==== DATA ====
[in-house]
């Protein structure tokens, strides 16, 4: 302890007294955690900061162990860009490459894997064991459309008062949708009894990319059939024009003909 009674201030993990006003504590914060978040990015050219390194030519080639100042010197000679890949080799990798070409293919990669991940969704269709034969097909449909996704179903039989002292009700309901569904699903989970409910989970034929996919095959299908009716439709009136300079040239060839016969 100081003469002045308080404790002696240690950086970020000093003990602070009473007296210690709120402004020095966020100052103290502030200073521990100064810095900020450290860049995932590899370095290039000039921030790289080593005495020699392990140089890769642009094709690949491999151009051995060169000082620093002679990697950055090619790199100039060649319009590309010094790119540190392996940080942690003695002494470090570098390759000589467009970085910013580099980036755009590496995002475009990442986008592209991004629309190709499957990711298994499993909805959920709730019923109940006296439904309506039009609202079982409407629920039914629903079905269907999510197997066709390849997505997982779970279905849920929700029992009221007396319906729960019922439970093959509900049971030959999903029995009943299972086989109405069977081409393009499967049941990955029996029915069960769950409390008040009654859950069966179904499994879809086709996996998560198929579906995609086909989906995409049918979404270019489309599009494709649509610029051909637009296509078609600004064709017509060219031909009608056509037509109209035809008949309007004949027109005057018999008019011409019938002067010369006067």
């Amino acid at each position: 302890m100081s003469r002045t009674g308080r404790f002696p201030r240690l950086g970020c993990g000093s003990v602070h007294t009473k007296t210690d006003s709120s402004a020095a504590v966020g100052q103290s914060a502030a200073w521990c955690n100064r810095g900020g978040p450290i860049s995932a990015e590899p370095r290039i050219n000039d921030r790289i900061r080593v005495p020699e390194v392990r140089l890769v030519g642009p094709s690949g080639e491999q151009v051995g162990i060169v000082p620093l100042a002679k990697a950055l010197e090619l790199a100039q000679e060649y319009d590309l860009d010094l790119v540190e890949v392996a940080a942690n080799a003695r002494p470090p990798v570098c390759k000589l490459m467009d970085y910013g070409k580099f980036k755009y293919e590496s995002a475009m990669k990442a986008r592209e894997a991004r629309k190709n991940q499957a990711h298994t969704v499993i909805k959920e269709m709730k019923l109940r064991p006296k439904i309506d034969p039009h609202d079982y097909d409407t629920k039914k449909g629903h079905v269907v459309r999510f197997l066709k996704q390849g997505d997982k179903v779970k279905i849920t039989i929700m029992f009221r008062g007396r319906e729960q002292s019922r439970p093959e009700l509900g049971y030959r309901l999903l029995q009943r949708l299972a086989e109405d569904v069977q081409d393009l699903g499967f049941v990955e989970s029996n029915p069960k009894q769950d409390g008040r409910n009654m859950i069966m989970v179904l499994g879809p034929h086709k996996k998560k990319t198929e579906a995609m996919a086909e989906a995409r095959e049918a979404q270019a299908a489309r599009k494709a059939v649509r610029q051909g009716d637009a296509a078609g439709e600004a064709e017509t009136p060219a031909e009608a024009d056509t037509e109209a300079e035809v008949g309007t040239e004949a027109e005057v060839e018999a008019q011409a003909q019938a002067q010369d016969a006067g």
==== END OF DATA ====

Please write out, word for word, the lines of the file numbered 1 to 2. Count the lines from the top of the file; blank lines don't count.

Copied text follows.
[in-house]
């Protein structure tokens, strides 16, 4: 302890007294955690900061162990860009490459894997064991459309008062949708009894990319059939024009003909 009674201030993990006003504590914060978040990015050219390194030519080639100042010197000679890949080799990798070409293919990669991940969704269709034969097909449909996704179903039989002292009700309901569904699903989970409910989970034929996919095959299908009716439709009136300079040239060839016969 100081003469002045308080404790002696240690950086970020000093003990602070009473007296210690709120402004020095966020100052103290502030200073521990100064810095900020450290860049995932590899370095290039000039921030790289080593005495020699392990140089890769642009094709690949491999151009051995060169000082620093002679990697950055090619790199100039060649319009590309010094790119540190392996940080942690003695002494470090570098390759000589467009970085910013580099980036755009590496995002475009990442986008592209991004629309190709499957990711298994499993909805959920709730019923109940006296439904309506039009609202079982409407629920039914629903079905269907999510197997066709390849997505997982779970279905849920929700029992009221007396319906729960019922439970093959509900049971030959999903029995009943299972086989109405069977081409393009499967049941990955029996029915069960769950409390008040009654859950069966179904499994879809086709996996998560198929579906995609086909989906995409049918979404270019489309599009494709649509610029051909637009296509078609600004064709017509060219031909009608056509037509109209035809008949309007004949027109005057018999008019011409019938002067010369006067």